BG: It's great to see the film get theatrical exhibition over here. Last time we discussed – when I spoke to you in January I think it was – the strengths of the home entertainment market...
LG: Yeah, I remember that actually.
BG: I think it presents a really great opportunity for those fans of yours in the UK who know you best from your musical past to kind of catch-up with your career as an actor.
LG: Yeah, I mean, you know how hard it is now to get anything out theatrically.
BG: Oh yeah.
LG: It's really difficult, and on studio movies, and this is a select release, so I guess they've gotta go look for it, but at the same time I just think it's a, like you say, good opportunity for them to do that, but I think most of them are fairly aware, but for me it's more a case of the people [who] don't have a clue, that something like this may be the first thing they see me do and I'm happy with that, it's still a good introduction either way, you know?
BG: Yeah. It opens the doors for them to see the rest of your work.
LG: Yeah, yeah, whether it'll be the HELLBOY stuff and the bigger movies or even some of the funnier ones or whatever, who knows. Film is great because with a film like this you find yourself with a demographic that you didn't even have before. I don't think it's just a boy's movie, I don't think it's just a person's movie, I don't think it's like a dude flick, it's just kind of a thinking person's flick. I don't know if that's accurate, maybe I'm confused here, but that's how it feels to me.
BG: Oh no, I absolutely agree. So the film was written, directed and produced by Perry Bhandal, and it's his first feature, so what was it like working with him as a first-timer?
LG: It was good. He has a definite vision. I was working with someone who wrote it, produced it and directed it, so he had a very, very passionate mission and he's kind of steadfast in that belief, and I think the trick is just to, I guess, be as gracious as you can and committed as you can equally, and as an actor you've got to also know that you have some experience to bring to the table and find that wonderful kind of meeting point of strong opinions for the better of the project, for the betterment of the project, and try to assist him as much as you can and be available and to be present and to be conscious of the ideas and things that might work better or whatever, and I think we found a really good blend, and I think, at the end of the day, the credit has to go to him because he did write it and he did direct it, so I think he deserves anything that he gets from this, so hopefully it will lead to more work and more opportunities for him, because he's the writer and producer of this film, and obviously the director, and that's a great deal of contribution right there. First-time directors you have to keep your eyes open and try to be their ally, that's the best way to say it for me, be their ally and be there for them and try and make [them] the best they can be, and not strut your shit [laughs] and stamp your feet, you've got to be a team player with a first-time director because obviously they've got talent to be there in the first place, but there's obviously stuff they don't know.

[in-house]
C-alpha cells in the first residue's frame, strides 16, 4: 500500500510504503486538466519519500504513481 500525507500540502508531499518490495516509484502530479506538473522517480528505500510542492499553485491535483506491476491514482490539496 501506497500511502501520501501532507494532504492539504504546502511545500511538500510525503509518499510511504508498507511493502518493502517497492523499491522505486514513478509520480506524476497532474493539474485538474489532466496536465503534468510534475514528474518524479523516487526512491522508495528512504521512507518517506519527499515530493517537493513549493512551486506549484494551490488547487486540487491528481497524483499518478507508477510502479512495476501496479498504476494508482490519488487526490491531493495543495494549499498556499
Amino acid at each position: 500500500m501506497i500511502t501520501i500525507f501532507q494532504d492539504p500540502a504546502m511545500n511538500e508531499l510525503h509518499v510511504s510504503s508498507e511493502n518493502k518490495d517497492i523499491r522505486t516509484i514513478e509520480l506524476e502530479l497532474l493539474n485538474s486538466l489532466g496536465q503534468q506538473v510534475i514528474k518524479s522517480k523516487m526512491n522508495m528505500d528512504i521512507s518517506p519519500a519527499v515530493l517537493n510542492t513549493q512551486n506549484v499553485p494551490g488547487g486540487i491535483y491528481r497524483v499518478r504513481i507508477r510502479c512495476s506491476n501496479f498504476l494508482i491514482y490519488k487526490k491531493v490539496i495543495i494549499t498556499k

[At this point we had to bring the interview to a close due to time.]
LG: Adam, I just want to say one thing: it's nice to talk to you again, my friend.
BG: It's really great to speak to you again, Luke.
LG: Always good to speak, and I've got four more coming out and some other stuff, so we must make sure we do this regularly.
BG: Absolutely. Thanks a lot, Luke.
INTERVIEW WITH A HITMAN is released in select UK cinemas on July 20, and on DVD and Blu-ray on August 27.